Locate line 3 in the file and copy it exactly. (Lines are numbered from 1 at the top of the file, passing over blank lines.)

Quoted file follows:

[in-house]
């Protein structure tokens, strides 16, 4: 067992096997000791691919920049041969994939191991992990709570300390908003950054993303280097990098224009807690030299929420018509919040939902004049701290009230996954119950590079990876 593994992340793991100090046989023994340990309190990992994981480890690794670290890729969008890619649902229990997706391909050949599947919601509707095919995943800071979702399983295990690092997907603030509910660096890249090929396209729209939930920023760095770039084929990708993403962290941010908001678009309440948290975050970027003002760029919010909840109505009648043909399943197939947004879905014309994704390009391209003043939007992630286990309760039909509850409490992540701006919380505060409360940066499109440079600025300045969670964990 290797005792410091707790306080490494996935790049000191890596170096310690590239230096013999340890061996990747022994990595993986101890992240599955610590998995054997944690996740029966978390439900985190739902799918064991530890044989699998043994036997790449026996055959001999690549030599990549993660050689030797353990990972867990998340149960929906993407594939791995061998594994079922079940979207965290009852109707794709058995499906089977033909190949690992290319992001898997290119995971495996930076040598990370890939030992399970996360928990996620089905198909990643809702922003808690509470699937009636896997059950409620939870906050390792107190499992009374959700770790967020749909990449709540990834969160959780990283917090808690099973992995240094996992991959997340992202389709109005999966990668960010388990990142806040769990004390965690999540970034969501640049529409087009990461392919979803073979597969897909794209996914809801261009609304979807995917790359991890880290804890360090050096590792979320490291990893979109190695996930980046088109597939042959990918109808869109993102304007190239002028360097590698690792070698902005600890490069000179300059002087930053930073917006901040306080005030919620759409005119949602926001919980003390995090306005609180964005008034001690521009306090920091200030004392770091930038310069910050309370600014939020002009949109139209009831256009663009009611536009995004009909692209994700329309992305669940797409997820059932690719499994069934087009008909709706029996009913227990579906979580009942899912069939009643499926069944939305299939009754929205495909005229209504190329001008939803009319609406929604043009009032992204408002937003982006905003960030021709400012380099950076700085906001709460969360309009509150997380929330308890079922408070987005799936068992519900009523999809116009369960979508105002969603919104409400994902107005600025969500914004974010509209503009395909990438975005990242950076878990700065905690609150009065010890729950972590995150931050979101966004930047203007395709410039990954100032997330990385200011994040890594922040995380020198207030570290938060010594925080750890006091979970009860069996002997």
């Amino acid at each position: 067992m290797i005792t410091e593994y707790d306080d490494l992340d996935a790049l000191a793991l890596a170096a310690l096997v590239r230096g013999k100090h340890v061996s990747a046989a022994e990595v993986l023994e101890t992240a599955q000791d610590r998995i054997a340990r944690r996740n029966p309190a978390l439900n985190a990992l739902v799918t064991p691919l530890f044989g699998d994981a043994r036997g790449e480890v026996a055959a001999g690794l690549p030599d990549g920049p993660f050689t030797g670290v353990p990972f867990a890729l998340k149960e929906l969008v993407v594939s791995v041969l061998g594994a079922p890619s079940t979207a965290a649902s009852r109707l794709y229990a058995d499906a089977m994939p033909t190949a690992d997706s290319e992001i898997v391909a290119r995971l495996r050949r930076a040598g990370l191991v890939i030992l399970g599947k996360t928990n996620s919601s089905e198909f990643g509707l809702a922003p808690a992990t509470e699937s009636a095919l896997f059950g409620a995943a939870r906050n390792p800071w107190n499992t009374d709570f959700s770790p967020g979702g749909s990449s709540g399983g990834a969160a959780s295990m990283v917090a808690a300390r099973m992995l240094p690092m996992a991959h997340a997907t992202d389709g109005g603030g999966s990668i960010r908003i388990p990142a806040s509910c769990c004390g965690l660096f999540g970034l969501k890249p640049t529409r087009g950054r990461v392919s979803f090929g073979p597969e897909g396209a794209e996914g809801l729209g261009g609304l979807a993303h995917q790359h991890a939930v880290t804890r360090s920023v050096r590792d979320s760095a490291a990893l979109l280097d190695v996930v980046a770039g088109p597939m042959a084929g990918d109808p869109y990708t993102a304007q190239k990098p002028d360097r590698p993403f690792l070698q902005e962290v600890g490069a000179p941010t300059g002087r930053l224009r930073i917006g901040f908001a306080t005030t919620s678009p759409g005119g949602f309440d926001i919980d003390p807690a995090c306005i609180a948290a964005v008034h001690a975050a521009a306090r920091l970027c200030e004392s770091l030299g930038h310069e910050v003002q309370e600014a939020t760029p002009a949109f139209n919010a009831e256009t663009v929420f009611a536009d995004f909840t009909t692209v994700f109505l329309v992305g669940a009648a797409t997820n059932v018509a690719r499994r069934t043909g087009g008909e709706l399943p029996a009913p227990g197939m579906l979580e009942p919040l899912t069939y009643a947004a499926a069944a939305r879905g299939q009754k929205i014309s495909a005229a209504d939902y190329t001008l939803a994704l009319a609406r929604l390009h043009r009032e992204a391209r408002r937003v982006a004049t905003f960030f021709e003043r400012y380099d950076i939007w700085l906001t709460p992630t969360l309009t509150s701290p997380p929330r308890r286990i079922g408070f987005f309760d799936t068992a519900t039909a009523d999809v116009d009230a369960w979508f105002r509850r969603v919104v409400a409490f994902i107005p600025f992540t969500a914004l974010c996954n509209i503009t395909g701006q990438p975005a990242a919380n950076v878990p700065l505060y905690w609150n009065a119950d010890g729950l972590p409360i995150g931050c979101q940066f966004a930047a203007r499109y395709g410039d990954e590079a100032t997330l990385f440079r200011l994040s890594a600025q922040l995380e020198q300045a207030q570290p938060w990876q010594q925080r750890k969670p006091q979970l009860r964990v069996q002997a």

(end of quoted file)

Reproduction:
């Amino acid at each position: 067992m290797i005792t410091e593994y707790d306080d490494l992340d996935a790049l000191a793991l890596a170096a310690l096997v590239r230096g013999k100090h340890v061996s990747a046989a022994e990595v993986l023994e101890t992240a599955q000791d610590r998995i054997a340990r944690r996740n029966p309190a978390l439900n985190a990992l739902v799918t064991p691919l530890f044989g699998d994981a043994r036997g790449e480890v026996a055959a001999g690794l690549p030599d990549g920049p993660f050689t030797g670290v353990p990972f867990a890729l998340k149960e929906l969008v993407v594939s791995v041969l061998g594994a079922p890619s079940t979207a965290a649902s009852r109707l794709y229990a058995d499906a089977m994939p033909t190949a690992d997706s290319e992001i898997v391909a290119r995971l495996r050949r930076a040598g990370l191991v890939i030992l399970g599947k996360t928990n996620s919601s089905e198909f990643g509707l809702a922003p808690a992990t509470e699937s009636a095919l896997f059950g409620a995943a939870r906050n390792p800071w107190n499992t009374d709570f959700s770790p967020g979702g749909s990449s709540g399983g990834a969160a959780s295990m990283v917090a808690a300390r099973m992995l240094p690092m996992a991959h997340a997907t992202d389709g109005g603030g999966s990668i960010r908003i388990p990142a806040s509910c769990c004390g965690l660096f999540g970034l969501k890249p640049t529409r087009g950054r990461v392919s979803f090929g073979p597969e897909g396209a794209e996914g809801l729209g261009g609304l979807a993303h995917q790359h991890a939930v880290t804890r360090s920023v050096r590792d979320s760095a490291a990893l979109l280097d190695v996930v980046a770039g088109p597939m042959a084929g990918d109808p869109y990708t993102a304007q190239k990098p002028d360097r590698p993403f690792l070698q902005e962290v600890g490069a000179p941010t300059g002087r930053l224009r930073i917006g901040f908001a306080t005030t919620s678009p759409g005119g949602f309440d926001i919980d003390p807690a995090c306005i609180a948290a964005v008034h001690a975050a521009a306090r920091l970027c200030e004392s770091l030299g930038h310069e910050v003002q309370e600014a939020t760029p002009a949109f139209n919010a009831e256009t663009v929420f009611a536009d995004f909840t009909t692209v994700f109505l329309v992305g669940a009648a797409t997820n059932v018509a690719r499994r069934t043909g087009g008909e709706l399943p029996a009913p227990g197939m579906l979580e009942p919040l899912t069939y009643a947004a499926a069944a939305r879905g299939q009754k929205i014309s495909a005229a209504d939902y190329t001008l939803a994704l009319a609406r929604l390009h043009r009032e992204a391209r408002r937003v982006a004049t905003f960030f021709e003043r400012y380099d950076i939007w700085l906001t709460p992630t969360l309009t509150s701290p997380p929330r308890r286990i079922g408070f987005f309760d799936t068992a519900t039909a009523d999809v116009d009230a369960w979508f105002r509850r969603v919104v409400a409490f994902i107005p600025f992540t969500a914004l974010c996954n509209i503009t395909g701006q990438p975005a990242a919380n950076v878990p700065l505060y905690w609150n009065a119950d010890g729950l972590p409360i995150g931050c979101q940066f966004a930047a203007r499109y395709g410039d990954e590079a100032t997330l990385f440079r200011l994040s890594a600025q922040l995380e020198q300045a207030q570290p938060w990876q010594q925080r750890k969670p006091q979970l009860r964990v069996q002997a």